Ex-Key Bank broker suspended for alleged mishandling of customer annuity
A former Key Bank broker was suspended from the industry for 18 months and fined $7,500 for allegedly mishandling a customer's variable annuity and inappropriately using two other customers' personal identification information, according to a recent FINRA disciplinary filing.
FINRA claimed that Abed Adam Darwish, a broker with Key Investment Services in Cleveland, Ohio, added his wife as a 50% primary beneficiary to a customer's variable annuity without the customer's knowledge. He allegedly corrected the beneficiary designations 10 days later after the customer demanded that her husband be named as the sole beneficiary.
The customer learned of the new beneficiary from the annuity company, FINRA said.
The episode spurred an anonymous complaint and an internal investigation into Darwish's handling of the customer's variable annuity and change-of-beneficiary form. During the course of that investigation, Darwish purportedly made false statements regarding the reason for the beneficiary change, saying that it was the result of his determining that the customer had not designated any contingent beneficiaries, when in fact she had designated her husband's estate.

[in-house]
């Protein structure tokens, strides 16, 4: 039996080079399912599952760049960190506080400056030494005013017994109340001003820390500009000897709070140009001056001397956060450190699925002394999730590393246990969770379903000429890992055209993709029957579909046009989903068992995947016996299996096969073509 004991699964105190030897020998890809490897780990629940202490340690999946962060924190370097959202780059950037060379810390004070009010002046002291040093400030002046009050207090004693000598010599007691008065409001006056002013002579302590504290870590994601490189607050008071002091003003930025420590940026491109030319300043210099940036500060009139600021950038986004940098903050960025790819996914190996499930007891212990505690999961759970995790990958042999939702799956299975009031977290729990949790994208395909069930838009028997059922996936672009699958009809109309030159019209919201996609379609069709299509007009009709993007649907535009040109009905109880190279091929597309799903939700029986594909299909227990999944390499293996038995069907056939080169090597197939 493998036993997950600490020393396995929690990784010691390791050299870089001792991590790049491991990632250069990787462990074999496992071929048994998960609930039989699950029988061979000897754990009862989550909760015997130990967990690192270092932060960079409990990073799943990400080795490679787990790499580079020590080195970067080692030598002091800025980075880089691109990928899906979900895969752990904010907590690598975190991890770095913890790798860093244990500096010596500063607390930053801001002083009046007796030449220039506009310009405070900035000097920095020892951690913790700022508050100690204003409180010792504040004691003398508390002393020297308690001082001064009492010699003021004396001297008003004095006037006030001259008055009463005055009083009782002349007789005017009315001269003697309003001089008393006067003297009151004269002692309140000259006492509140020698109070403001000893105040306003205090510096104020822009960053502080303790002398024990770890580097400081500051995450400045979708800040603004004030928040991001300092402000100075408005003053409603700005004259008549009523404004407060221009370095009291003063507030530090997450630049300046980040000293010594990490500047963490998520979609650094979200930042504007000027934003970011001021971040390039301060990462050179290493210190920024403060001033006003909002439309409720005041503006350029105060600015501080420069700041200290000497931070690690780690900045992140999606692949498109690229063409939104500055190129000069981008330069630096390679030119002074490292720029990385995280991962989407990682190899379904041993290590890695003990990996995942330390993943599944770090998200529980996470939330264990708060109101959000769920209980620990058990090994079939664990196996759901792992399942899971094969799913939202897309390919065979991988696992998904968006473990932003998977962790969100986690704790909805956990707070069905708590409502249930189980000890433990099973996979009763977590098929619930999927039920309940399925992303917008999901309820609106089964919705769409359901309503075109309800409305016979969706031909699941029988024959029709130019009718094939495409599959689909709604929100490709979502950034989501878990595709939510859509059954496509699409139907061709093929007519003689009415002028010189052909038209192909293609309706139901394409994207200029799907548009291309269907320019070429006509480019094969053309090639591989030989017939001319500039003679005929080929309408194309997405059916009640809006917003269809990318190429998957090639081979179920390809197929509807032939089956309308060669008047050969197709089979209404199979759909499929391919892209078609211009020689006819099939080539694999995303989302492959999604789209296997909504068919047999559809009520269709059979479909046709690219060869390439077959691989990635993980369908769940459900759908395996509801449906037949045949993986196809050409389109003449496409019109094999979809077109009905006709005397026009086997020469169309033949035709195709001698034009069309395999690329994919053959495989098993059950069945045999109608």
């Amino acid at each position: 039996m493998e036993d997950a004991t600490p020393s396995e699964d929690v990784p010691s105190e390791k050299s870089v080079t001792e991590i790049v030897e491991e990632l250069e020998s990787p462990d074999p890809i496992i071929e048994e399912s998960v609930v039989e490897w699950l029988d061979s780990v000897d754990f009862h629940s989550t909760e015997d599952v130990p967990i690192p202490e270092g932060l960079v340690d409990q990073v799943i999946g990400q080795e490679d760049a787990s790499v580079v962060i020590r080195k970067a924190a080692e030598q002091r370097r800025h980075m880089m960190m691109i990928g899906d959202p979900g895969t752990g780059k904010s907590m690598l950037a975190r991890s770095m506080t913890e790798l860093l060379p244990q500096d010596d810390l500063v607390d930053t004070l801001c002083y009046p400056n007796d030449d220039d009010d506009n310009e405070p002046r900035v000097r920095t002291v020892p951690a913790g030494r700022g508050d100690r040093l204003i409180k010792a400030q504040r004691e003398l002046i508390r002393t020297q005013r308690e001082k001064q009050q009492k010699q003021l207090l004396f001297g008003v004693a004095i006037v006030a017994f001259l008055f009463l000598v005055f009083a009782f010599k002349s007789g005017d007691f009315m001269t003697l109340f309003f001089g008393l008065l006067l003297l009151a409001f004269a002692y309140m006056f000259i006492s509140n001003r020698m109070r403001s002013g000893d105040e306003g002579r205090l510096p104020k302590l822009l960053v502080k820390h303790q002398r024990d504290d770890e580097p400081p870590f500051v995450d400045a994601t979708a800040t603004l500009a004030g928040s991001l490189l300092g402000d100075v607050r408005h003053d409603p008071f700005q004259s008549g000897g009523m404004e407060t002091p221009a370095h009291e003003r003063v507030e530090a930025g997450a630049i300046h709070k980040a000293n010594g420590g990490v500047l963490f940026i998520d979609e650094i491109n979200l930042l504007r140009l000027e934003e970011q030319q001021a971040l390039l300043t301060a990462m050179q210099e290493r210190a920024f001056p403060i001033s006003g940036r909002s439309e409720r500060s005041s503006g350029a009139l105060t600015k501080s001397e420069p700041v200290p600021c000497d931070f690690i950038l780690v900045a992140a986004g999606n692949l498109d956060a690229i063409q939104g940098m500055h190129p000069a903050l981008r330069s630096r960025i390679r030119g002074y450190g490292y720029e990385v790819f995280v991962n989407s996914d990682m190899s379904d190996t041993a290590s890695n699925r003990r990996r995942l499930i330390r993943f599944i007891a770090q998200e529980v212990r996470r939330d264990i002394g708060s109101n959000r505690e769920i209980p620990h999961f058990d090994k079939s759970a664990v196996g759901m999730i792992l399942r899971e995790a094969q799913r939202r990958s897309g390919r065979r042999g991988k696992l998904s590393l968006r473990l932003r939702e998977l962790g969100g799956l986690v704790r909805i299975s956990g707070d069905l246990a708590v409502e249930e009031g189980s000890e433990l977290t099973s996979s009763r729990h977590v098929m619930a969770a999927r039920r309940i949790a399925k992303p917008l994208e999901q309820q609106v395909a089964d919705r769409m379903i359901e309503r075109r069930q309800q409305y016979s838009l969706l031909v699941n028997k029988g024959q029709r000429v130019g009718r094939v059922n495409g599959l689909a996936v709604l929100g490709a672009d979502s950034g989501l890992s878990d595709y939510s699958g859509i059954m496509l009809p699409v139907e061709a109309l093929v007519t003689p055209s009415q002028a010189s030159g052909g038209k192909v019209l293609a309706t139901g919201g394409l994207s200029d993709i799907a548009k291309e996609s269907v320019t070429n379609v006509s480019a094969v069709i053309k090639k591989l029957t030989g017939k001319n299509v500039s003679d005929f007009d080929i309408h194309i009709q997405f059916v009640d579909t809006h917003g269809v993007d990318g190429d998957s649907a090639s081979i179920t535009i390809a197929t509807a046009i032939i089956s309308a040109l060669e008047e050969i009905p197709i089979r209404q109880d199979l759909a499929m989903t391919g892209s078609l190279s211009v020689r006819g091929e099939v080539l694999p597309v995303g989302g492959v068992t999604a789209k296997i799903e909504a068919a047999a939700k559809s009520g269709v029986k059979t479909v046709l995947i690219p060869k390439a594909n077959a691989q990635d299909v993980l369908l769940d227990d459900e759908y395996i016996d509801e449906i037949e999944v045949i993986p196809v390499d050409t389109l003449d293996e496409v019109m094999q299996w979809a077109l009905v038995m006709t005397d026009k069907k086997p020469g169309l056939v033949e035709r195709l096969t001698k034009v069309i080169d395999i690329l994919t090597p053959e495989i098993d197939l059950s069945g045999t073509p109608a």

Darwish, who joined Key in November 2010, was permitted to resign from the firm in May 2015 while under internal investigation, according to BrokerCheck records. He maintained that the error on the beneficiary form was clerical, his BrokerCheck report shows.
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Darwish could not be reached for comment. His attorney, Mark Kowalsky of Michigan law firm Jaffe Raitt Heuer & Weiss, did not return an email message seeking comment.
FINRA also accused Darwish of using the personal identification information of two bank customers to establish online access to a brokerage account they held at another firm. He wanted to prepare alternate investment recommendations and convince the customers to transfer their account to Key, FINRA said.
While Darwish had access to the customers' personal banking information, he had not been authorized to establish online access for their third-party brokerage account, FINRA charged.
Darwish agreed to FINRA's sanctions without admitting or denying the allegations against him.
Laura Mimura, a spokeswoman for Key Bank, declined to comment on the matter.